HIIT for getting leaner and fasting revisited


My twenties are coming to an end in a couple of months, and as I recount my formative years, only one thing springs to my mind.


You see the beautiful thing about getting older is, you realize how much of an ignoramus you were the year before, and the year prior to that. You have a mature understanding of what resonates with you, so you start removing yourself from circles, activities, and ideals that don’t jibe particularly well with you.

Right now, some of you need a psychological kick in the butt to move away from certain diet and exercise trends because all they’re doing is adding more layers of confusion.

Q: Is HIIT (high intensity interval training) a superior method for getting leaner?

A: Based on the current body of literature there’s seem to be no significant difference between traditional cardio and HIIT in that context. This might be a bit of a shocker to many of you because it wasn’t that long ago where it was generally thought that HIIT would maximize your rate of progress. Admittedly, I let my initial impression on it sways me too and got carried away with the purported benefits, but in retrospect, the only advantage of adding HIIT into your training for getting leaner is it’s time-efficient and less boring. And from a practical standpoint, those are variables worth taking into consideration for long-term training adherence. To that end, it’s worth noting that relying on your workouts to reshape your body isn’t how to do things. The main vehicle for getting leaner has always unequivocally been through good dietary habits.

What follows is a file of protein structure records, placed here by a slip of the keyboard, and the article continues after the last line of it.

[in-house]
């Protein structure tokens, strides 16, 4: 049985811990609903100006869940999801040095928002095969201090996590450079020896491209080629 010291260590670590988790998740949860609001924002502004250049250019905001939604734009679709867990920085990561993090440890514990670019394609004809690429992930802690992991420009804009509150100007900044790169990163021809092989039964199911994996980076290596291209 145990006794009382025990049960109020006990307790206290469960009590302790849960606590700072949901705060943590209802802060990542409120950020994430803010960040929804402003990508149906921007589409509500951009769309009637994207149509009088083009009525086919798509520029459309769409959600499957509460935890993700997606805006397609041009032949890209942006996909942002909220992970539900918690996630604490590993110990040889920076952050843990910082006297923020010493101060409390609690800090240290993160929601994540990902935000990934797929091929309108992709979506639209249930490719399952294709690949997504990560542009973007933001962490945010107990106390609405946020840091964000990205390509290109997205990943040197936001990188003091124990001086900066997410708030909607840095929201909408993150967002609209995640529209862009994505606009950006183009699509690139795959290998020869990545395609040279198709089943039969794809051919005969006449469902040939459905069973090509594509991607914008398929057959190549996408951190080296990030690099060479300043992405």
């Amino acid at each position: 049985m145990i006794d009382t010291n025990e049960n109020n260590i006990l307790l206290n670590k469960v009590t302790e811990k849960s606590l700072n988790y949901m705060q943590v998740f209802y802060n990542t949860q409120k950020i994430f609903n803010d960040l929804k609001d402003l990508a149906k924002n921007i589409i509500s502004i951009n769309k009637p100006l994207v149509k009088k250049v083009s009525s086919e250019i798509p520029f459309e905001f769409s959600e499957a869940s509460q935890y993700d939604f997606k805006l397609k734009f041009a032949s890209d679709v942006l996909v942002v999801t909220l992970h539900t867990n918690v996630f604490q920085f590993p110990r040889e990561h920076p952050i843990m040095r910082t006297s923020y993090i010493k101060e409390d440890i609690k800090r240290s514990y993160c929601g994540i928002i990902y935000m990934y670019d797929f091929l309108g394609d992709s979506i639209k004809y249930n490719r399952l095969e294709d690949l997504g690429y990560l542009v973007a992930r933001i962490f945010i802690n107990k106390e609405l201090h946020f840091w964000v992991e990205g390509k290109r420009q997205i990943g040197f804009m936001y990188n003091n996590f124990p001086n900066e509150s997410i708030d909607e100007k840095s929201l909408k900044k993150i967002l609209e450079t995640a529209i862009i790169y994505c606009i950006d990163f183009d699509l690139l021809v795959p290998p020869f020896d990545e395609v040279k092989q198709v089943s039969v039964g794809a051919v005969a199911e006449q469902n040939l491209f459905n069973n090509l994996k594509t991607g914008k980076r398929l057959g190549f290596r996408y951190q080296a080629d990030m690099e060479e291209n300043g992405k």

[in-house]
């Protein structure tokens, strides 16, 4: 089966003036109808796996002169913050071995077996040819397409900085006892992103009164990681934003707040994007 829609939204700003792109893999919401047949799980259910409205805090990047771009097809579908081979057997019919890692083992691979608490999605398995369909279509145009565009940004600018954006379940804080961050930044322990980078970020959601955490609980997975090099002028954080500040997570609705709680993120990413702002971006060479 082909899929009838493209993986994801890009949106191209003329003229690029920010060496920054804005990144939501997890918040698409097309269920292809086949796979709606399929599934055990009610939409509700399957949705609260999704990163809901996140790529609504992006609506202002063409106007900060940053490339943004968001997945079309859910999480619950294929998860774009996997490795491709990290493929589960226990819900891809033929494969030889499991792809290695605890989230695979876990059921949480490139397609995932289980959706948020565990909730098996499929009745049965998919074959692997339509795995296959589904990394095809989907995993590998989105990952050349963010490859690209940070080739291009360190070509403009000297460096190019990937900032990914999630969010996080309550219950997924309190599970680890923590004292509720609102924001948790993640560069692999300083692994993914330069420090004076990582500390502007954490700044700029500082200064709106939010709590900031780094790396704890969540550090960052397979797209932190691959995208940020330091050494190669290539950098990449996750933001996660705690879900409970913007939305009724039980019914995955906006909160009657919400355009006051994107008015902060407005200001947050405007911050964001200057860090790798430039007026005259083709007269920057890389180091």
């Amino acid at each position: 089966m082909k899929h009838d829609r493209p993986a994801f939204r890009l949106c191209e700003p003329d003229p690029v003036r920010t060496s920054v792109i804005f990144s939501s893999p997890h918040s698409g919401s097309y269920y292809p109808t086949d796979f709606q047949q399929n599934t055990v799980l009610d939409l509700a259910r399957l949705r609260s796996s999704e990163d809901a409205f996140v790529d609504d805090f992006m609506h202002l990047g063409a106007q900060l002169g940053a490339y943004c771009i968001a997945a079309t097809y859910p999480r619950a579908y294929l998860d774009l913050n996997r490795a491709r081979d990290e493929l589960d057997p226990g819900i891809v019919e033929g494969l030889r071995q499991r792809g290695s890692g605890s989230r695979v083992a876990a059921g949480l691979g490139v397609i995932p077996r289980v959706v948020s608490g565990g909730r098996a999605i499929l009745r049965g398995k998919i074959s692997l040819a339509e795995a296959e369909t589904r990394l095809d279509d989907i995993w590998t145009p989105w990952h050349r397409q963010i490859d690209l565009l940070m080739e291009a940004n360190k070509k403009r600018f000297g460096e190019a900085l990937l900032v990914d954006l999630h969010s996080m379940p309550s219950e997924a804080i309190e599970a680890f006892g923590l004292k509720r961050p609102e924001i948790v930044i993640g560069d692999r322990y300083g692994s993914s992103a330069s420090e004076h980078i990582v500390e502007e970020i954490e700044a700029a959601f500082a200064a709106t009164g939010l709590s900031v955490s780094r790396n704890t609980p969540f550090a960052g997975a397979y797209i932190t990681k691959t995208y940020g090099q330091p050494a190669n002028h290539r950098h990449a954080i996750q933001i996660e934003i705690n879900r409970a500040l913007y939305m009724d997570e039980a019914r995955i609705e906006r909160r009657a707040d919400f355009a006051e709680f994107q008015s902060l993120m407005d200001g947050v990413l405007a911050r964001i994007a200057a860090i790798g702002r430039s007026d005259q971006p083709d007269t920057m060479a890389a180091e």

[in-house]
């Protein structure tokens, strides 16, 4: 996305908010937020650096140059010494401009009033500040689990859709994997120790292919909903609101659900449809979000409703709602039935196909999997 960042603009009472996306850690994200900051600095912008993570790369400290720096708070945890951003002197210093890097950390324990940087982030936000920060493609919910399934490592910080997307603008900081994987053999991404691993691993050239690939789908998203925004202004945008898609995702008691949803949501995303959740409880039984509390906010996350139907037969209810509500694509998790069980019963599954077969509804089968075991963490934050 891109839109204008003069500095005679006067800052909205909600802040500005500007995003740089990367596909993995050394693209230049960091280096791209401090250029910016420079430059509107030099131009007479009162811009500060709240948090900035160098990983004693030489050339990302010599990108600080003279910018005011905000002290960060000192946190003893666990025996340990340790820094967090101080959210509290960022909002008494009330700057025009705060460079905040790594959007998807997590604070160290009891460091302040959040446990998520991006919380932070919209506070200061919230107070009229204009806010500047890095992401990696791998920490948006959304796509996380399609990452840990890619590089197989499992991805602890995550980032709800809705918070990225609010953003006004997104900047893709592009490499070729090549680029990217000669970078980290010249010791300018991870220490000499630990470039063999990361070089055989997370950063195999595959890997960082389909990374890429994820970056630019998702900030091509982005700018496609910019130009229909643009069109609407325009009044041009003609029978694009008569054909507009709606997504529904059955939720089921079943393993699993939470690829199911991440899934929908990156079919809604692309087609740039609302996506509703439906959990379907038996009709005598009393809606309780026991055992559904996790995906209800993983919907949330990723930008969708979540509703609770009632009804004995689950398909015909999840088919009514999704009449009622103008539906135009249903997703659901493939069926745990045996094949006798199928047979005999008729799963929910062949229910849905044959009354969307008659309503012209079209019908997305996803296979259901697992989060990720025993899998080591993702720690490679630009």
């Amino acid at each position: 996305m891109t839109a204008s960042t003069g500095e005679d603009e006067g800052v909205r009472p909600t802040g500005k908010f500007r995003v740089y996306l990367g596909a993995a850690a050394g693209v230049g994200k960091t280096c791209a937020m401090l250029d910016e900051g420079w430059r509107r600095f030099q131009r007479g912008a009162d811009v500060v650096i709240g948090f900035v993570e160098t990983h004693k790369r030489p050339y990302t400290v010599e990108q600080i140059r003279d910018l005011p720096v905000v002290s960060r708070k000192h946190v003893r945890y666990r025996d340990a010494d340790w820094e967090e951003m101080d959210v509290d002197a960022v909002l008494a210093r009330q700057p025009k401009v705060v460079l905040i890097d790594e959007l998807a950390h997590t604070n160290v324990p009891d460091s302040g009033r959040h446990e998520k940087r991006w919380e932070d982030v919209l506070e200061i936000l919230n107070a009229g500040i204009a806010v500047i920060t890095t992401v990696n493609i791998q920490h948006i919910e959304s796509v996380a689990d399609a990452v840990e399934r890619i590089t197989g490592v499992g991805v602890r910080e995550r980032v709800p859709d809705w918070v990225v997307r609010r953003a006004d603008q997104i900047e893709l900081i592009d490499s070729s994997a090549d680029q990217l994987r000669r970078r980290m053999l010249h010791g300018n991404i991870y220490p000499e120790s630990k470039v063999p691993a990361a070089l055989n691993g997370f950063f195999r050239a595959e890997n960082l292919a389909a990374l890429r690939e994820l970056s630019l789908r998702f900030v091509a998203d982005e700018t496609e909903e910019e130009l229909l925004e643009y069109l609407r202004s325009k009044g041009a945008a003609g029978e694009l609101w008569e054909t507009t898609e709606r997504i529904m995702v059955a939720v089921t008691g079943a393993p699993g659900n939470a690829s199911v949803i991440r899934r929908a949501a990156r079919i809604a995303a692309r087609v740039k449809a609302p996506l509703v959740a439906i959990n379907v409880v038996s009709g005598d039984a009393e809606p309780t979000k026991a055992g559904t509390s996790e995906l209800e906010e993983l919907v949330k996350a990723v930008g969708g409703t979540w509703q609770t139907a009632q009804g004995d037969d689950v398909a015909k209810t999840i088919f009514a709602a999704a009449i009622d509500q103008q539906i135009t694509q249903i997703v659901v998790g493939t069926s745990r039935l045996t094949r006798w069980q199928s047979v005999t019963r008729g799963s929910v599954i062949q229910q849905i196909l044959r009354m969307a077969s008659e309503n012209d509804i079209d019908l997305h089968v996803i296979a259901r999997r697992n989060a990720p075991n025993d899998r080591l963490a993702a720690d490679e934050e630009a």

Q: I know a lot of people who have had success with intermittent fasting. Is it worth it?

A: I distinctly remember when intermittent fasting started to gain traction. It was touted as the strategy for concurrent muscle building and fat loss. There are indeed potential health benefits, but outside of that there’s really nothing special about it. You have to understand that with any nutrition game plan, it comes down to controlling your daily food intake and managing your appetite over a period of time. Intermittent fasting (or time-restricted feeding) is more or less just a convenient way of carrying those tasks out.

Dre De Los Santos | Author

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